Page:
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adapoids adaptations Africa Afropithecus analysis ancestor anthropoids anthropology apes archeological artifacts behavior Biol biology bone brain Cambridge carbon catarrhines characters chimpanzees clade cladistic classiﬁcation climate cranial Darwin dating deﬁned deﬁnition dental diet difﬁcult diversity Dmanisi Dryopithecus early hominids ecological enamel environment Eocene euprimates evidence evolutionary extant fauna ﬁeld ﬁnd ﬁrst ﬁtness fossil record gene genetic genome genus global hominid Homo homology homoplasy Hum Evol human evolution hypothesis inﬂuence isotope Late Miocene Leakey Lee‐Thorp lineage mammals methods Middle Miocene Miocene modern humans molecular morphology mtDNA Nature Neanderthal origins paleoanthropology Paleolithic paleosols parsimony patterns Phanerozoic phylogenetic phylogeny Phys Anthropol Pleistocene plesiadapiforms Pliocene population postcranial primate reconstruction reﬂect relative Retallack sample Science scientiﬁc sediments selection sequence signiﬁcant Sivapithecus species speciﬁc specimens strepsirhines studies synapomorphies taxa taxon taxonomic teeth theory tion traits tree University Press variability York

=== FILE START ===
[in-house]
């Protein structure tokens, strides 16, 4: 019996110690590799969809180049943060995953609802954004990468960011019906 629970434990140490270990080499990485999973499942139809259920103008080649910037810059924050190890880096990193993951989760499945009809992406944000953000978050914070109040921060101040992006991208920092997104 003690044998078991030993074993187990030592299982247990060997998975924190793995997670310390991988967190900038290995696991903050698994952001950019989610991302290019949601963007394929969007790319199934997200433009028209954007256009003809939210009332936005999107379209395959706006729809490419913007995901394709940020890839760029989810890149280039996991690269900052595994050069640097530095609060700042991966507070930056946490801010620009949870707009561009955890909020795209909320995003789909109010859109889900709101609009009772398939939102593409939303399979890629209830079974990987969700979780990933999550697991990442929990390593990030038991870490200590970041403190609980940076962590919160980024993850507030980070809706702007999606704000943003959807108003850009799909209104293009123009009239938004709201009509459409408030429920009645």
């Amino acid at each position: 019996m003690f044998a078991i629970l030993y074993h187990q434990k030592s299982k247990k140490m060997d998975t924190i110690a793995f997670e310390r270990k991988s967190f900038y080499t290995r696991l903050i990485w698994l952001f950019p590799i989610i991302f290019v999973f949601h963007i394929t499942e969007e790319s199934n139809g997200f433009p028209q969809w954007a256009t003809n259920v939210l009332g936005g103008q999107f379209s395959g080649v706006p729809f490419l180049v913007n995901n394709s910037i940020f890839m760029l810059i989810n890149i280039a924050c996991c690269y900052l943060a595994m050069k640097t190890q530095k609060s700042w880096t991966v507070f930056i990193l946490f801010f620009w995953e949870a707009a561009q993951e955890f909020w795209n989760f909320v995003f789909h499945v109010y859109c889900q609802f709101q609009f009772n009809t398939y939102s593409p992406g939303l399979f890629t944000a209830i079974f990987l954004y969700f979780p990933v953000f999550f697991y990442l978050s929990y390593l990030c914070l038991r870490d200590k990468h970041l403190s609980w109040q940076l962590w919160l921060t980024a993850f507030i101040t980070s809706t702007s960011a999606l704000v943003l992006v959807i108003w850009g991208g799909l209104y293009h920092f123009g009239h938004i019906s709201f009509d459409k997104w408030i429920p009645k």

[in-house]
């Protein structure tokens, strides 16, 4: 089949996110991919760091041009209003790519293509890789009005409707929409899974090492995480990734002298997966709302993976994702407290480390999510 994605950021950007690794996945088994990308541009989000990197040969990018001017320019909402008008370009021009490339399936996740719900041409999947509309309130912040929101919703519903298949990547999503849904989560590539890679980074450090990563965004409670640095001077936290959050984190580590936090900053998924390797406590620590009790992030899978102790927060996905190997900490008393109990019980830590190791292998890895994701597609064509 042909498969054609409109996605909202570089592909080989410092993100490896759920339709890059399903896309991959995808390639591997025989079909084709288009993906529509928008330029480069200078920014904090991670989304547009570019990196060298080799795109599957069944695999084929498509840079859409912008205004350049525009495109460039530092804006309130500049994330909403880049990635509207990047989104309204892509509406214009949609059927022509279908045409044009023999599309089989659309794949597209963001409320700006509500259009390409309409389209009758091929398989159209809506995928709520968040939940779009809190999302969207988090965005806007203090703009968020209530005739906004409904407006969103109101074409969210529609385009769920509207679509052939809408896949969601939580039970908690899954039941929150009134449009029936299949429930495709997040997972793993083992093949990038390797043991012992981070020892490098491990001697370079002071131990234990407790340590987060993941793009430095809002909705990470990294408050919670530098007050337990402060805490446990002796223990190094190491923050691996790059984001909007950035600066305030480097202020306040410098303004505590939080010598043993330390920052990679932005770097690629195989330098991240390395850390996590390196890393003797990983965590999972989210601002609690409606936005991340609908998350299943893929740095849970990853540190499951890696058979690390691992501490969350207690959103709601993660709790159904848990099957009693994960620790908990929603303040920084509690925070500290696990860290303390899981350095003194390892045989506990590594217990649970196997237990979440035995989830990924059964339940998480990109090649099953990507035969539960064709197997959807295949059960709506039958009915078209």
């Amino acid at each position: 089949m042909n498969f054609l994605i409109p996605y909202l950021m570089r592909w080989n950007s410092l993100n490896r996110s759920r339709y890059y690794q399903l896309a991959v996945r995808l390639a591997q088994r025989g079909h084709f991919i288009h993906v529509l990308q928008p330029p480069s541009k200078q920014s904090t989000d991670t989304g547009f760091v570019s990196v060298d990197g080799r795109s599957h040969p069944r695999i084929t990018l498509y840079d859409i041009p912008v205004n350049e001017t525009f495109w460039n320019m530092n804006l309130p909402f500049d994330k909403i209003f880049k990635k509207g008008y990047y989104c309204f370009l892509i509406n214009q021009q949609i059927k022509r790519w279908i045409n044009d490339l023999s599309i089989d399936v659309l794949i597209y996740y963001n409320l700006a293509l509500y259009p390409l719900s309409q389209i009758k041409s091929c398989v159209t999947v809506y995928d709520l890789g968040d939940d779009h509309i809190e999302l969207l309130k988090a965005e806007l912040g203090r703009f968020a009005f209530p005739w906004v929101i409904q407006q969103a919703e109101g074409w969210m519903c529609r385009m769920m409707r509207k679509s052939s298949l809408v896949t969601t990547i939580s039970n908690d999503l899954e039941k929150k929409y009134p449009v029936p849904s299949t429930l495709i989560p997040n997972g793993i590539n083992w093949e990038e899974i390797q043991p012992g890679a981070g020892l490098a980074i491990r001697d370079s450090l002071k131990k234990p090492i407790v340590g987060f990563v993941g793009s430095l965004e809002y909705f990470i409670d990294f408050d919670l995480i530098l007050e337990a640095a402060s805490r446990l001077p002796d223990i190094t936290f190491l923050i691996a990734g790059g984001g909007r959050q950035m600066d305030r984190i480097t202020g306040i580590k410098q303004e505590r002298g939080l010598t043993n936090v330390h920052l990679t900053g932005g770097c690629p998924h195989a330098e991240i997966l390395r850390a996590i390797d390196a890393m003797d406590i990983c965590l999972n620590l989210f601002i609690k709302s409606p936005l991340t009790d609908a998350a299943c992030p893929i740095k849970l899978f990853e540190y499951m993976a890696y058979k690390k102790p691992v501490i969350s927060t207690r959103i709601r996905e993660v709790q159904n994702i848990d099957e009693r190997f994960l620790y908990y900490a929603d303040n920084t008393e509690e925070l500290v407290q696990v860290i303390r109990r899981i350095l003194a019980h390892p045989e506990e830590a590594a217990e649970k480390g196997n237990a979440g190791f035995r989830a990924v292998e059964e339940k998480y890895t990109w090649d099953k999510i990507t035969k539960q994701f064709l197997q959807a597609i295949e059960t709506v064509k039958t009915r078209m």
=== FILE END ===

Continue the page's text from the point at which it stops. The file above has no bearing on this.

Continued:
Page 31 - In each great region of the world the living mammals are closely related to the extinct species of the same region. It is, therefore, probable that Africa was formerly inhabited by extinct apes closely allied to the gorilla and chimpanzee ; and, as these two species are now man's nearest allies, it is somewhat more probable that our early progenitors lived on the African Continent than elsewhere.
Page 75 - ... been stated that I attribute the modification of species exclusively to natural selection, I may be permitted to remark that in the first edition of this work, and subsequently, I placed in a most conspicuous position — namely, at the close of the Introduction the following words : "I am convinced that natural selection has been the main but not the exclusive means of modification.